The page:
So, to cut to the chase, I'd be looking for an engine that could get a Sea Knight up on plane, burn about 1 gph, and push to about the 20 mph threshold or maybe a little lower.

I guess it comes down to what you want to do. If floating around on the water is what you want, not really going anywhere, then a slow displacement boat makes sense. If you want to cruise - that is, actually go somewhere - then a faster boat would make it more interesting. As long as it wasn't TOO fast.

I live along the Ohio River, and have in mind doing some cruising. There's lots of picturesque river towns that would be cool to visit, grab dinner in a local eatery, then spend the night on the hook.

There has to be a "sweet spot" where speed, fuel-efficiency, and gas consumption meet. That's what I'm trying to find.
Last edited by tpelle on Wed Feb 02, 2011 12:29 pm, edited 1 time in total.

upspirate

Re: Questions Re: Sea Knight or Two-Plus

Post by upspirate »

Bob Maskel built a Sea knight and powered it with a Mariner.

He would be the one to talk to about this as far as the Sea Knight goes.

http://glen-l.com/gathering/2007-photos ... ing-16.jpg

He'll come in here eventually,or you can PM him.

He will be at The Gathering in Sept in Tenn,you can se and ride in his boat then.

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galamb
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Re: Questions Re: Sea Knight or Two-Plus

Post by galamb »

I work on Merc outboards but occasionally do some rigging work for a couple of dealers (pre-deliver prep stuff). One of the biggest customer complaints, after the fact, is the lousy performance they experience with the "pre-packaged" deal that they bought.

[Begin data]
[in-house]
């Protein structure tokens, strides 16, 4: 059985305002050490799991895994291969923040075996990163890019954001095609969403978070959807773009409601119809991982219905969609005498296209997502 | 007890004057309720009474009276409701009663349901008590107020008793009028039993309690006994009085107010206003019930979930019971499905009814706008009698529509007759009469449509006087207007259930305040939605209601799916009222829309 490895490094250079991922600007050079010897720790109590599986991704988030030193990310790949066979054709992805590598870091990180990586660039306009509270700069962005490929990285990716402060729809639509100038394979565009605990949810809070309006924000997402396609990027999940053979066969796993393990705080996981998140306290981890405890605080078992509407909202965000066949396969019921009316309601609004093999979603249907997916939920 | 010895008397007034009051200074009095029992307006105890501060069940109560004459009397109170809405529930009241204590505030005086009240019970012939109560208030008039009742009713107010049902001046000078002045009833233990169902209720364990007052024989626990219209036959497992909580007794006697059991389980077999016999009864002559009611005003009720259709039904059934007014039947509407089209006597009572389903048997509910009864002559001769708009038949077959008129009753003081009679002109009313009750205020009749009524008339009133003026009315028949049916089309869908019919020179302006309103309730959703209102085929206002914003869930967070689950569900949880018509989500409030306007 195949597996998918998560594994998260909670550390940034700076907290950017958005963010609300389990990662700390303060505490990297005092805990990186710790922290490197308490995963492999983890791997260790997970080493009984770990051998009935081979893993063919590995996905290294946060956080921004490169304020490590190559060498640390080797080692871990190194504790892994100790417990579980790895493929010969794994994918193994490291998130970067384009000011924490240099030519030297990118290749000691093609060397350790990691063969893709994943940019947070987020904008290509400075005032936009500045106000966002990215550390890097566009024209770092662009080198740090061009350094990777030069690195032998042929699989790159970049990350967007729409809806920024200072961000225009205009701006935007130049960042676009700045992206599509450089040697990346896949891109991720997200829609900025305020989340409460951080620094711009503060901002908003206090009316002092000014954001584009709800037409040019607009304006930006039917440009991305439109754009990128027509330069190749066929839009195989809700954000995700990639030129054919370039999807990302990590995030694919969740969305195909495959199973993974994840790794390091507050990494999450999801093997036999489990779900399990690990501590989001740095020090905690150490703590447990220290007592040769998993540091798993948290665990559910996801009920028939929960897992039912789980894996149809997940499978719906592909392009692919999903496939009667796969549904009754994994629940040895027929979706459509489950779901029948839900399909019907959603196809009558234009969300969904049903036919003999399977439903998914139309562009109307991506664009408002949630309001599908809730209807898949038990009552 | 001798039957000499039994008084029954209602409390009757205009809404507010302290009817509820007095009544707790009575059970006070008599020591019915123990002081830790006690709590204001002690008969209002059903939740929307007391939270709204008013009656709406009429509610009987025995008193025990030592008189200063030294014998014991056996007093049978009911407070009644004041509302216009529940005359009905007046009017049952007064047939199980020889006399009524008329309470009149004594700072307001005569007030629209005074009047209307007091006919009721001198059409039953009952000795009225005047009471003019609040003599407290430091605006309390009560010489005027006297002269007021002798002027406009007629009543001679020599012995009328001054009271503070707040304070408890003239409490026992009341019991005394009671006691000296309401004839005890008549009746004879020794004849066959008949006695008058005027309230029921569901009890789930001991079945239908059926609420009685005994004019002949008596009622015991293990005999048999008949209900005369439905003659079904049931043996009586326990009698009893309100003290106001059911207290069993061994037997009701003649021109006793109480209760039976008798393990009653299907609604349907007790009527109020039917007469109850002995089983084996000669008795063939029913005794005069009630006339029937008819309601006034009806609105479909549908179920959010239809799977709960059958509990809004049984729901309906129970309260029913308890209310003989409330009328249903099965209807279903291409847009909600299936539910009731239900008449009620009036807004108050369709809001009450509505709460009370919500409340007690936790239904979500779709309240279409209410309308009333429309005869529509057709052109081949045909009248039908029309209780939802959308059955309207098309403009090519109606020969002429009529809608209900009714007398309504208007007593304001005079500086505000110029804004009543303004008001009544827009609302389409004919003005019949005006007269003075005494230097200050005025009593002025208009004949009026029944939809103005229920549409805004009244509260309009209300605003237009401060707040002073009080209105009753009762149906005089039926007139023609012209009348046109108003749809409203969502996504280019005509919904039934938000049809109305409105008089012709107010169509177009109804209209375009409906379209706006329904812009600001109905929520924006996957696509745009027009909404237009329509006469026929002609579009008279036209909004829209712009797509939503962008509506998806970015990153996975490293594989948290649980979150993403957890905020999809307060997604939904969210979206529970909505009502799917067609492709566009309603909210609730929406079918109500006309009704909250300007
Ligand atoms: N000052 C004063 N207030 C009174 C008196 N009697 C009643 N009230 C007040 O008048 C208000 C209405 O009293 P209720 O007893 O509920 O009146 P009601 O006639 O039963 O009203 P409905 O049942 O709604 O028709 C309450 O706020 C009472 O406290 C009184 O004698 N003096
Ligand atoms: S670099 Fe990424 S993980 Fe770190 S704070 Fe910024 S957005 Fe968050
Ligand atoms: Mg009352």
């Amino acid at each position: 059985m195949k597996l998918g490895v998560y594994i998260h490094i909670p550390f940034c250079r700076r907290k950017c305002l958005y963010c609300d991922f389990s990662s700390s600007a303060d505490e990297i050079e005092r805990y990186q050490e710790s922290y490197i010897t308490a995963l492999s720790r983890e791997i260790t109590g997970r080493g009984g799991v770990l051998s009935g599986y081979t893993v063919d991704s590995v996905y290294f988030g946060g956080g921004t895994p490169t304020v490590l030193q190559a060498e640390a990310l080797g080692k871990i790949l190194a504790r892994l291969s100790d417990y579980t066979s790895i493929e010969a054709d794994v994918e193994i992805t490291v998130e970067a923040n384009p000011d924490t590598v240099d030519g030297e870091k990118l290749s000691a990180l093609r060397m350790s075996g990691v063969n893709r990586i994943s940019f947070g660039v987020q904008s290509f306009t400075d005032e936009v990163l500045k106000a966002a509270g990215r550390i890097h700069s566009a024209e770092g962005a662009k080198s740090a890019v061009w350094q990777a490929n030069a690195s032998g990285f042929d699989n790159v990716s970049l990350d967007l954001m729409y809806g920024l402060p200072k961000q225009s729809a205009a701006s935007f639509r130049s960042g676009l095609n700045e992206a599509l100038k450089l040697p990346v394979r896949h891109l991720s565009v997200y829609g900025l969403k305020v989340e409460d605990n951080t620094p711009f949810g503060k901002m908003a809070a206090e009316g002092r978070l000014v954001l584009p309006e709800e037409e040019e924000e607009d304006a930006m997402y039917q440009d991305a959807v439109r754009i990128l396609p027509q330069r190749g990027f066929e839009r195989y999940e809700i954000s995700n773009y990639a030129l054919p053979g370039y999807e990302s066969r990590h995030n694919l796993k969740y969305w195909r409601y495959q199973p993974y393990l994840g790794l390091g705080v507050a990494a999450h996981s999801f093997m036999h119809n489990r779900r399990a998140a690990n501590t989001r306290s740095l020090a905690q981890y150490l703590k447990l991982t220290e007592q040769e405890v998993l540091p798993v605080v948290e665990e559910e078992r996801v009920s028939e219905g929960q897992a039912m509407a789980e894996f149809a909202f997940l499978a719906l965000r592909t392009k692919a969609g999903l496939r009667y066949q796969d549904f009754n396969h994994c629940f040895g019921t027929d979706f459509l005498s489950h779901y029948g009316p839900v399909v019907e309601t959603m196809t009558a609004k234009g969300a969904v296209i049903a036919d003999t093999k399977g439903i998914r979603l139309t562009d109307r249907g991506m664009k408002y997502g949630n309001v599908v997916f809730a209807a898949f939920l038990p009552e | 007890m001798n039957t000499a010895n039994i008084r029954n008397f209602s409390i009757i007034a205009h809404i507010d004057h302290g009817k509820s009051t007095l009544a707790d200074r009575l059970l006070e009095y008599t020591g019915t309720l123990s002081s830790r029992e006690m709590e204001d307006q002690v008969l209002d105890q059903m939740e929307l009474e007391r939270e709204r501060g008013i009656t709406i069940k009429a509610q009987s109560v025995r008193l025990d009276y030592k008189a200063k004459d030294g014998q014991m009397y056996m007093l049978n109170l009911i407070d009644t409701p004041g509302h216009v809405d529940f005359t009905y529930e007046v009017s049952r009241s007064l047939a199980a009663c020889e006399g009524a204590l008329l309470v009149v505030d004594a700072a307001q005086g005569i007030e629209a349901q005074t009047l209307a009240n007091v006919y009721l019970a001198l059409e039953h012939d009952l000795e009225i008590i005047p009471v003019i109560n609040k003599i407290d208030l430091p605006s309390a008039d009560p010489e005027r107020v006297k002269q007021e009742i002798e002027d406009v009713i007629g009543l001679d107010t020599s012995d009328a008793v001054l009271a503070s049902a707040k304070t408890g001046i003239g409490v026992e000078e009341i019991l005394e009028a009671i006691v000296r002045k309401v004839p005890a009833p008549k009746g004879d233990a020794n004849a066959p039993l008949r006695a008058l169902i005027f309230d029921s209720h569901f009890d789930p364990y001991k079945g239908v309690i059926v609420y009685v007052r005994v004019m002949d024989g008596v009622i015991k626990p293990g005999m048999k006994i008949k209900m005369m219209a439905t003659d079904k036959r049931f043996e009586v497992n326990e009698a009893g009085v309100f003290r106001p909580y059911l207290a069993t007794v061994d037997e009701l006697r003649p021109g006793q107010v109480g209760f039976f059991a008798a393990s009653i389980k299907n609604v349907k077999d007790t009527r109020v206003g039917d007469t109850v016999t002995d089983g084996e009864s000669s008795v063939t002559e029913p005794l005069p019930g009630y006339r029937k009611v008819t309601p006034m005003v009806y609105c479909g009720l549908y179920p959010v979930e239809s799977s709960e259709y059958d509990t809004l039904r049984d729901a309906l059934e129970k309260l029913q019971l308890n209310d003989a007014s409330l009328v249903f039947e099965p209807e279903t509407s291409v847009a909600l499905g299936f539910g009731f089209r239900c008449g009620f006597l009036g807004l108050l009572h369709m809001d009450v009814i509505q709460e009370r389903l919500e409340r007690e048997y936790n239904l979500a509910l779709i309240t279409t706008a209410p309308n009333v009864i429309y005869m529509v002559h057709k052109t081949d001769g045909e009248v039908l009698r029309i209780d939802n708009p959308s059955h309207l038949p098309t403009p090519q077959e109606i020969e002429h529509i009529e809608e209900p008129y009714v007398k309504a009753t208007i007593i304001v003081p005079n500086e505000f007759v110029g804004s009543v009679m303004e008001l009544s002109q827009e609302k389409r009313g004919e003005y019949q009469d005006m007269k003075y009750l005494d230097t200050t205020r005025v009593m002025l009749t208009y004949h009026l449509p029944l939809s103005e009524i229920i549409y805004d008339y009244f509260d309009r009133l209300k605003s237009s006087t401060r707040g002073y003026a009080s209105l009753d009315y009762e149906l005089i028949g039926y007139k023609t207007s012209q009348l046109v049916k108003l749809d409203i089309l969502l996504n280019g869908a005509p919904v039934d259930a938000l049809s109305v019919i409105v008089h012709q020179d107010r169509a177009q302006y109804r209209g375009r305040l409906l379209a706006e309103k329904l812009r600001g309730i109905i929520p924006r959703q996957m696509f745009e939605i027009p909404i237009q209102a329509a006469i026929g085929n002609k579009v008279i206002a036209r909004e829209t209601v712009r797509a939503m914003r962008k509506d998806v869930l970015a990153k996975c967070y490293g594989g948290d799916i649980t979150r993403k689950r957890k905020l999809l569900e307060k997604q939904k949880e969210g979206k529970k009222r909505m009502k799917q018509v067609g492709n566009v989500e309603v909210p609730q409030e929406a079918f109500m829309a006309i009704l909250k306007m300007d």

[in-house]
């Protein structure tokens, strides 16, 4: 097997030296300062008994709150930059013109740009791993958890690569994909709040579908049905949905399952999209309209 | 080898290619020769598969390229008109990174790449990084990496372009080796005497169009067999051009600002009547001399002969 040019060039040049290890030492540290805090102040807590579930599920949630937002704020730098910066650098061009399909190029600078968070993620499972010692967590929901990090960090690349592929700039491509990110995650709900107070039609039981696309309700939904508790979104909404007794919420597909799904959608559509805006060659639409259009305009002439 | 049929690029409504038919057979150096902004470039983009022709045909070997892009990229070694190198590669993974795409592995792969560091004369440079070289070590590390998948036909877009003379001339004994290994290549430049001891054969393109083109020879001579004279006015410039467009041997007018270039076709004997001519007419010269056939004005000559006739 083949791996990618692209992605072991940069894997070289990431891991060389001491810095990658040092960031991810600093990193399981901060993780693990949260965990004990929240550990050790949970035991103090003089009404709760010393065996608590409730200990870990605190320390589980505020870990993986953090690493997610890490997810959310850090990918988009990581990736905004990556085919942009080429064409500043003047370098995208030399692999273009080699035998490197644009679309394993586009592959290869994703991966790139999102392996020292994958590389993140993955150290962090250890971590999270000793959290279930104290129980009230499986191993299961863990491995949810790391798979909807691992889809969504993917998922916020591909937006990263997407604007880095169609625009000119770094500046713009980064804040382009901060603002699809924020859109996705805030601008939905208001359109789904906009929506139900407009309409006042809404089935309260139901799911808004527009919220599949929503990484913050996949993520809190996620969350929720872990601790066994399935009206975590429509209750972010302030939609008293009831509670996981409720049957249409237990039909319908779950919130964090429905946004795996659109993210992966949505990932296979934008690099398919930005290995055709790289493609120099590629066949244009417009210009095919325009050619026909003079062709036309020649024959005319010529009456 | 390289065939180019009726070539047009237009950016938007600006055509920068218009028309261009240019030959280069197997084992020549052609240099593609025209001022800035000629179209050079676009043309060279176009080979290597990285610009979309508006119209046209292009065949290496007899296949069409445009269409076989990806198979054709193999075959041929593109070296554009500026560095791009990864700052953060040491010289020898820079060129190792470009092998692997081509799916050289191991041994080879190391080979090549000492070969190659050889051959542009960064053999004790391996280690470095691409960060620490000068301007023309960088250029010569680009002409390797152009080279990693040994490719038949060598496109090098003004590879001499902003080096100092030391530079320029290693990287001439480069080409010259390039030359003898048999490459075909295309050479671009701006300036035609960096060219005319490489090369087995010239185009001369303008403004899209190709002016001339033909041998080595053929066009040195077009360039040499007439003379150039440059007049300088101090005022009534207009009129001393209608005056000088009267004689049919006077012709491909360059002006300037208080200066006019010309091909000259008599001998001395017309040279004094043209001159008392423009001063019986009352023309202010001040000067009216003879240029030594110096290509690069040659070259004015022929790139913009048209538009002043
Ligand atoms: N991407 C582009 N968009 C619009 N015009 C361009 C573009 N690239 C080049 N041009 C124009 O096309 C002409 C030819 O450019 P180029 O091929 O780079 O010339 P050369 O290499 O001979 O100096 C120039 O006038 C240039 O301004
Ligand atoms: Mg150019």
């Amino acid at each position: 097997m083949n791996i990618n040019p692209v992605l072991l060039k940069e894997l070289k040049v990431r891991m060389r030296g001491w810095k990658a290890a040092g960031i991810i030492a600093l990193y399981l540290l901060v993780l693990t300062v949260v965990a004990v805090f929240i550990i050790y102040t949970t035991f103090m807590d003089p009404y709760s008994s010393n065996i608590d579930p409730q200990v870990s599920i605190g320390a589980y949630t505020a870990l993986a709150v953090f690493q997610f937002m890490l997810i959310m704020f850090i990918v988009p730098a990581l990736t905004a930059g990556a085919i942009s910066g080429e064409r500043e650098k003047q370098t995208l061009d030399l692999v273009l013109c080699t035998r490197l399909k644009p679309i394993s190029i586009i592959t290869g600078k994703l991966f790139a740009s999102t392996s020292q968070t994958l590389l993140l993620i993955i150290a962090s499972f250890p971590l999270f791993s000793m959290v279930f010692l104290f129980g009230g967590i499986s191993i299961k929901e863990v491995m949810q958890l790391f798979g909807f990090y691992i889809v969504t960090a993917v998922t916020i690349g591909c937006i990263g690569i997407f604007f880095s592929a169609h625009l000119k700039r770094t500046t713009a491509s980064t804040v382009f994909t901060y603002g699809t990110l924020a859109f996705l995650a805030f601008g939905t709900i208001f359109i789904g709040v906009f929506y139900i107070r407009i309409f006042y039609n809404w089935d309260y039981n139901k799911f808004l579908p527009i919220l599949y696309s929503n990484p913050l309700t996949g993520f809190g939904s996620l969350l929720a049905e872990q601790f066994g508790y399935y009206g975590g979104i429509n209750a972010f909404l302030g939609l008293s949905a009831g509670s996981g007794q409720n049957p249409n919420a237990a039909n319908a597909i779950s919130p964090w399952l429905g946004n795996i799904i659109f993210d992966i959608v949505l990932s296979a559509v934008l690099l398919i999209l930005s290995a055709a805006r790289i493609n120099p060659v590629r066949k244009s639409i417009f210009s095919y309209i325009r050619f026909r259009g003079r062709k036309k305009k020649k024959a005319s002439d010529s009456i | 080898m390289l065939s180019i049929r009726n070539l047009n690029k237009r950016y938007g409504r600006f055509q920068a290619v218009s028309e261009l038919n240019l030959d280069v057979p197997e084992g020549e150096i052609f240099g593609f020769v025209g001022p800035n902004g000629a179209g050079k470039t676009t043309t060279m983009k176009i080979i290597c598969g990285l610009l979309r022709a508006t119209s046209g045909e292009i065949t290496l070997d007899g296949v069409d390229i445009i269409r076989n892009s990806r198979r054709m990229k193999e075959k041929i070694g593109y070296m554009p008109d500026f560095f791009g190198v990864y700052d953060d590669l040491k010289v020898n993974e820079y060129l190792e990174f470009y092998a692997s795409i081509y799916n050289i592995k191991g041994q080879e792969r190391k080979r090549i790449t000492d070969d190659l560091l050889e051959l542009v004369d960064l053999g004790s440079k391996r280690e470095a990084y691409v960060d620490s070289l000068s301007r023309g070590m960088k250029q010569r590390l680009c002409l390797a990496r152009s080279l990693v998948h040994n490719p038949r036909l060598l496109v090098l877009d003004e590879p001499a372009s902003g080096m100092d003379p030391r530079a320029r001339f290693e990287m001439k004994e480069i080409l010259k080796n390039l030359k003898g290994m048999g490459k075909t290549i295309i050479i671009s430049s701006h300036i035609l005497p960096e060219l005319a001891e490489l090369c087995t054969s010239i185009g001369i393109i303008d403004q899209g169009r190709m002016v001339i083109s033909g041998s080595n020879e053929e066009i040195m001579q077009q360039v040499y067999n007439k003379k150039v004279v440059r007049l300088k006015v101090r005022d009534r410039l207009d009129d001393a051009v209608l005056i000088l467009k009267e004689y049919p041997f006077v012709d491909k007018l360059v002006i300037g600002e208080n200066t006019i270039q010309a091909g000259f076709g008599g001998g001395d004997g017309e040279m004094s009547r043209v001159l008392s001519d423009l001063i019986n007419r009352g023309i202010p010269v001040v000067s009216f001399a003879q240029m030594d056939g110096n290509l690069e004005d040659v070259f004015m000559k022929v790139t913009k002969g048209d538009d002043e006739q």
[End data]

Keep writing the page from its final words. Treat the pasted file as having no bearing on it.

Up my way there are two main companies (Tracker and Legend) that put together boat/motor/trailer packages at what seems to be a super value price. One of the hottest models is the 16'6"-8"ish fish/ski. Until very recently it came equipped with a 50 horse 2 stroke Merc, often a canvas package on a nice painted trailer for about 15K. Looked like a wicked deal when compared to Lund, Princecraft, Starcraft etc that had list prices of closer to 20K for pretty much the same thing.

The big difference is the engine. A 50 horse on a 800-900 pound, almost 17' aluminum hull that is rated for 90 horses will leave the performance disappointingly "lacking". Of course if you are willing to drop the 5.5K to upgrade to either the 75 4 stroke or the Optimax, the deal isn't so great anymore and the price is now similar to the better "namebrands" that usually have superior fit/finish.

The moral of the story is - do your homework and be honest about your needs and expectations. You will never regret hangin' more horses off the transom than you think you will need, you can always go light on the throttle - if you go with the minimum horsepower, most owners will always be disappointed and wish they had spent the few extra bucks in the first place - because there is nothing you can do after the fact, save swapping motors, that will improve the performance to any noticable level.

Now, without contradicting myself, you still would have a somewhat viable 40 or 50 horse option. Merc builds both a 40 and 50 horse, 4 stroke "Bigfoot" model and Yamaha has a 4 stroke, 50 horse "High Thrust" model. These are designed to push very heavy hulls (primarily pontoon boats), at lower speeds without bogging out the engine. They have very low gears (you can think of them like the tow package on a truck), so the motor doesn't work as hard to produce the same torque as similar rated motor with higher gears.

So they lack in top end speed but have tons of "guts". They are more expensive than their (normal) counterparts - close to the price of a regular 75 horse model - but definately might fit your needs.

If however, you plan on running on bigger water, you still may want to opt for more horses incase you have to get off a nasty lake in a hurry. (which goes back to my comment about your needs and expectations)
Graham

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A "professional" is someone who gets paid for their work - it doesn't necessarily mean they are good at it :)

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Trilody
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Re: Questions Re: Sea Knight or Two-Plus

Post by Trilody »

I haven't been on the Ohio river, but on the several inland waterways that I've boated on here in the Great Lakes regions, there are a lot of speed limits. If that's the case where you plan to boat, then a fast boat is maybe not so useful???

By the way, I'm a Merc guy and like their engines a lot, both for performance and from what I've seen, pretty good resale value.